I’d wanted to be done with our fertility journey well before kindergarten began, so that regardless of outcome, I could be fully present and ready to step forward with my son into this new phase of his life. Amanda and I had planned for a final cycle in May-June, for closure, but due a bizarre series of twists that were completely beyond our control – including the sudden, permanent closure of our long-standing fertility clinic less than two weeks before we were due to inseminate, which precipitated the long, arduous, costly process of getting our records and donor sperm transferred to a new clinic – the end kept getting postponed.
And now, here we are. It’s the first week of kindergarten and I’m raw with grief. I can’t even begin to explain to the well-meaning mom standing next to me that the tears she’d just witnessed, moments earlier, partly have to do with the fact that there won’t be a second one – that my son is my one and only. That as he walked away from me into the school, I was impacted by the enormity of this milestone not only because it’s the first time, but also because it’s the last.
As I struggle to relate to this other parent, it occurs to me that it’s much easier to be out in my life as a queer mom than as a woman with secondary infertility. I had no qualms clarifying to this individual that Amanda is my partner and that my son has two moms. But secondary infertility, like primary infertility and pregnancy loss, is such a private, personal struggle. An unrecognized, unspoken grief. I wasn’t even going to begin to go there with a virtual stranger.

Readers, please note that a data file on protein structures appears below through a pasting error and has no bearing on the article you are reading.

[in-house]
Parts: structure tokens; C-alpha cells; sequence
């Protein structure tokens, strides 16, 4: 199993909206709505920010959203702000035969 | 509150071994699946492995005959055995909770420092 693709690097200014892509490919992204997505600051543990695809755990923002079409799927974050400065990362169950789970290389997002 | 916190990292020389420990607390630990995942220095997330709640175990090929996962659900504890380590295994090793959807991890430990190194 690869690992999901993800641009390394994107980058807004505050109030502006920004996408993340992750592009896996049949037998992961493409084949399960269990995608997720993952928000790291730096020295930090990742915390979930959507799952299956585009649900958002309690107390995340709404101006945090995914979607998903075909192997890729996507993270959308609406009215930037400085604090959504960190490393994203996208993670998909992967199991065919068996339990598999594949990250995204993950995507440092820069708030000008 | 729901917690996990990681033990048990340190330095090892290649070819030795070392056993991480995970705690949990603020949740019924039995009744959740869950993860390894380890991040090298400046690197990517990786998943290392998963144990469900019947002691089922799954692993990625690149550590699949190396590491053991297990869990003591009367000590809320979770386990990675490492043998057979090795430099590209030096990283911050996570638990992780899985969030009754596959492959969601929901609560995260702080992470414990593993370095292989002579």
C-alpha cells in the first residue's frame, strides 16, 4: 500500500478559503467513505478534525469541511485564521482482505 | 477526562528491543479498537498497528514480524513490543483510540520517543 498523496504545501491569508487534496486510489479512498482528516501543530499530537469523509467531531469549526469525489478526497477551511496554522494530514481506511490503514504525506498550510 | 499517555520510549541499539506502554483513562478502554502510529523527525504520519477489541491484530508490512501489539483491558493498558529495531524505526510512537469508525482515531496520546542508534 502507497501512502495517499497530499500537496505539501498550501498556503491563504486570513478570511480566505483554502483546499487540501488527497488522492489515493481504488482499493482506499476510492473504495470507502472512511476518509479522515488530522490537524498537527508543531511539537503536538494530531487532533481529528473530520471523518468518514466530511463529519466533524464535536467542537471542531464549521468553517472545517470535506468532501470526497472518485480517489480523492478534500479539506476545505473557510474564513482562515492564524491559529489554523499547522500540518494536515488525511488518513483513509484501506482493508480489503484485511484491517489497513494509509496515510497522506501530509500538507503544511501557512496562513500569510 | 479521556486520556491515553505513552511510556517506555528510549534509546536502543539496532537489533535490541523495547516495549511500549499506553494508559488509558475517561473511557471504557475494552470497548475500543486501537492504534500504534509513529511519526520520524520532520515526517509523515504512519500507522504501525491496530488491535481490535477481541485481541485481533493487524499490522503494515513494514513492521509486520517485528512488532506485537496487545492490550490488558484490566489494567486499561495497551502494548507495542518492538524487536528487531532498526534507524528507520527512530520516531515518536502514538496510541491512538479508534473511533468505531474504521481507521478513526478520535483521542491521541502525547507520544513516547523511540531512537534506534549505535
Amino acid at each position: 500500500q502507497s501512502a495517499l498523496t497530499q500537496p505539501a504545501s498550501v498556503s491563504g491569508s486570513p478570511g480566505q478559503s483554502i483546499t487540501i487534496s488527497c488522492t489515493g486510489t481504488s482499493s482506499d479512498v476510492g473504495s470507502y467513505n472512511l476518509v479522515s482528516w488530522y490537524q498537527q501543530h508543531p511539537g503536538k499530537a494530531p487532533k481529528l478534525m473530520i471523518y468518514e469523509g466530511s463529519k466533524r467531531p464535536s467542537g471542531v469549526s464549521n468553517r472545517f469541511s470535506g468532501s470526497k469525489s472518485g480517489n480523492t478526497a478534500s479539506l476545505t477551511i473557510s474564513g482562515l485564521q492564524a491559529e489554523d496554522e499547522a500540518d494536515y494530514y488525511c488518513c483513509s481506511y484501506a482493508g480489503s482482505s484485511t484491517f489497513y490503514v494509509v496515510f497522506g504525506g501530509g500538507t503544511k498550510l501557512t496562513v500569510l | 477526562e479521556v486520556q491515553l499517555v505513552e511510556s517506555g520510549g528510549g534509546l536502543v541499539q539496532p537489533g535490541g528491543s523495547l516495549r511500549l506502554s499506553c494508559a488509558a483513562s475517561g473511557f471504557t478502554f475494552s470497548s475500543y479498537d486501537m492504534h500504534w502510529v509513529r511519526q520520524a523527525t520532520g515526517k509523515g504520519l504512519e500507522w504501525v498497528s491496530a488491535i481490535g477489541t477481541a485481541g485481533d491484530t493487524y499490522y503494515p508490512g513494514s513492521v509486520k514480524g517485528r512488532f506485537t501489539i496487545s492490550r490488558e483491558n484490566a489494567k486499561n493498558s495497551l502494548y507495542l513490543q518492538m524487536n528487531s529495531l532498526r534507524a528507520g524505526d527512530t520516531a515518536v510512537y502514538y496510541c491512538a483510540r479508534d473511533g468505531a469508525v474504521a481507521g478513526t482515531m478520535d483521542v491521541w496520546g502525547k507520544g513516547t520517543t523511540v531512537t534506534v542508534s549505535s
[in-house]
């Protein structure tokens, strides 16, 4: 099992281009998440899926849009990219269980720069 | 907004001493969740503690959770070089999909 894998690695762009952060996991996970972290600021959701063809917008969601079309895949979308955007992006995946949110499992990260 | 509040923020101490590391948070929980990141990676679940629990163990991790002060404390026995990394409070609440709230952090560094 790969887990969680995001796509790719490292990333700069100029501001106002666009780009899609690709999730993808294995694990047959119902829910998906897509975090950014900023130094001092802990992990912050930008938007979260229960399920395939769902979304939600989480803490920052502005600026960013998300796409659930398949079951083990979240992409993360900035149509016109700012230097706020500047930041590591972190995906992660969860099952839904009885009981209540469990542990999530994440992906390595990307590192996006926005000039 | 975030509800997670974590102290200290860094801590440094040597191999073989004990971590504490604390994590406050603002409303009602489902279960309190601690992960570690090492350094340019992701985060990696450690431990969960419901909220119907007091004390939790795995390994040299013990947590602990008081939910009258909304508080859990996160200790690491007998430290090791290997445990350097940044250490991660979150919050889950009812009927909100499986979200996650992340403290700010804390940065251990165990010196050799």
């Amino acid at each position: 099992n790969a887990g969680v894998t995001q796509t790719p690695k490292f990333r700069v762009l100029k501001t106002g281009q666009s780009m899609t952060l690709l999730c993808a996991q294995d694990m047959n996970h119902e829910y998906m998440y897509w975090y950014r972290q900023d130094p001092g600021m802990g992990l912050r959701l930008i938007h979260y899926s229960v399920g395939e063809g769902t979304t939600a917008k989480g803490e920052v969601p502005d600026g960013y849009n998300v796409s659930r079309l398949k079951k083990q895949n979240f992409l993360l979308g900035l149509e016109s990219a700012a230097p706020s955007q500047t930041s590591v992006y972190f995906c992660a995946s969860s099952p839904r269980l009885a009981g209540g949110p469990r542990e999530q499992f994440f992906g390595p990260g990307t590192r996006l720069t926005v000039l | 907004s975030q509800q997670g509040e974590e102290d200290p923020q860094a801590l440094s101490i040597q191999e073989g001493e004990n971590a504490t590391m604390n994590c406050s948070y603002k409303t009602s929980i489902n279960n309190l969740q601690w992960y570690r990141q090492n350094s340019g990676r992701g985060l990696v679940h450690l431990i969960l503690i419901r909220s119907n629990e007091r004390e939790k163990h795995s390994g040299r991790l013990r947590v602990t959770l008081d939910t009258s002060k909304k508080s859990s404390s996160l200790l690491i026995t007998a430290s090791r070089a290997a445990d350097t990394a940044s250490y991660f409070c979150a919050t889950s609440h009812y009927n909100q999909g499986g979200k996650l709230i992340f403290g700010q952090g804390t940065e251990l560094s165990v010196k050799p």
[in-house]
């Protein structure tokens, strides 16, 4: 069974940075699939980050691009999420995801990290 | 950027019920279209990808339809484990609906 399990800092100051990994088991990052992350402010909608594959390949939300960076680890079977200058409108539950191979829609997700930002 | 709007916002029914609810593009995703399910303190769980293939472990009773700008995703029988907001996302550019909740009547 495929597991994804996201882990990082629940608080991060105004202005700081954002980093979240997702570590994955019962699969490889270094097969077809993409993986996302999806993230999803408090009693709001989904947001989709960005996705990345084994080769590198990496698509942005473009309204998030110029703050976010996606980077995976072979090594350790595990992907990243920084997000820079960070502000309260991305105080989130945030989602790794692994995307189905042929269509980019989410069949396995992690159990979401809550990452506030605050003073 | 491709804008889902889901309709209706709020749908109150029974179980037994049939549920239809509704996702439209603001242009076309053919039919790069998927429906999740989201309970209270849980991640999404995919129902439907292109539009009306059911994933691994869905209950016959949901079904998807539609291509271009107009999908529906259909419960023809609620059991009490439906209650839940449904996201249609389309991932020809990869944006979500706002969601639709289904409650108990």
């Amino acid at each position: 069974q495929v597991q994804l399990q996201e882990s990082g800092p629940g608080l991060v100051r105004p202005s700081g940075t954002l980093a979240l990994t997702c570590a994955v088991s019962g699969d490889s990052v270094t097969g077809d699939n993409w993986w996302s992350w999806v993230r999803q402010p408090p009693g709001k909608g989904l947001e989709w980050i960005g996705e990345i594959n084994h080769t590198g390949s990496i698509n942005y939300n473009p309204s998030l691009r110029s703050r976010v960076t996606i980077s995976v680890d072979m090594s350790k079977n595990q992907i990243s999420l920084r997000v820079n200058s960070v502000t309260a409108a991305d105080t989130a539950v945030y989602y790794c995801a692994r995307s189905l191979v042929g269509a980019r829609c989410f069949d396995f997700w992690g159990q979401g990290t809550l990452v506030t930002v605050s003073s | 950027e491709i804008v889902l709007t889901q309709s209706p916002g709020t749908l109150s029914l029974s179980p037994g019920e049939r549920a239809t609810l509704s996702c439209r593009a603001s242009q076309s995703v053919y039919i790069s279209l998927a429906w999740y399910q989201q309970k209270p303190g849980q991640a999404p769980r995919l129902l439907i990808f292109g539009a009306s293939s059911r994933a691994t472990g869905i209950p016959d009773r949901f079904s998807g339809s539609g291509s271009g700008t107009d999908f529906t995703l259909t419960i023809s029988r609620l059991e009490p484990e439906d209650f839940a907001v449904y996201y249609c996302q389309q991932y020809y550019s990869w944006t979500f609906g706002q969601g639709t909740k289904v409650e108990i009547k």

To fellow mothers who’ve never given their fertility a second thought, women like me are invisible. To women with primary fertility, my pain is often misunderstood: “At least you have one.” And yes, I feel truly blessed to have my son – in fact, now more than ever – but this does not diminish the anguish I’m experiencing after the countless attempts to conceive, after subjecting myself to escalating interventions that have left nothing but financial debt and an incredible physical toll on my body, after three years of a hellish rollercoaster ride, lurching me and Amanda at break-neck speed from hope to despair and back again – up and down, up and down, with both the peaks and the valleys progressively plummeting with each crushing disappointment until, finally, we’ve been forced to jump off before we completely crash.
As I stand there, stricken, in the school ground, it also occurs to me that I’m seeing everything through the grey lens of my infertility at the moment, which is not only why my son’s transition into kindergarten seems so heightened, but also why a casual exchange with another parent can make me instantly irritated and vulnerable. It explains why I bristled so intensely at said parent’s earlier comments and assumptions about birthmothers – because while my tell-tale tears had nothing to do with being my son’s birthmother, they also had everything to do with being his birthmother, and the fact that I will never get pregnant and give birth again.
So, in this painful moment, as the mother of my son’s first new friend at school has just told me that the transition into kindergarten is less painful with one’s second child, I simply take a deep breath and muster a smile:
“That’s what I’ve heard,” I say carefully, choosing words that both speak to my truth but don’t fully out me just yet. Praying that she doesn’t notice me blinking back tears a second time.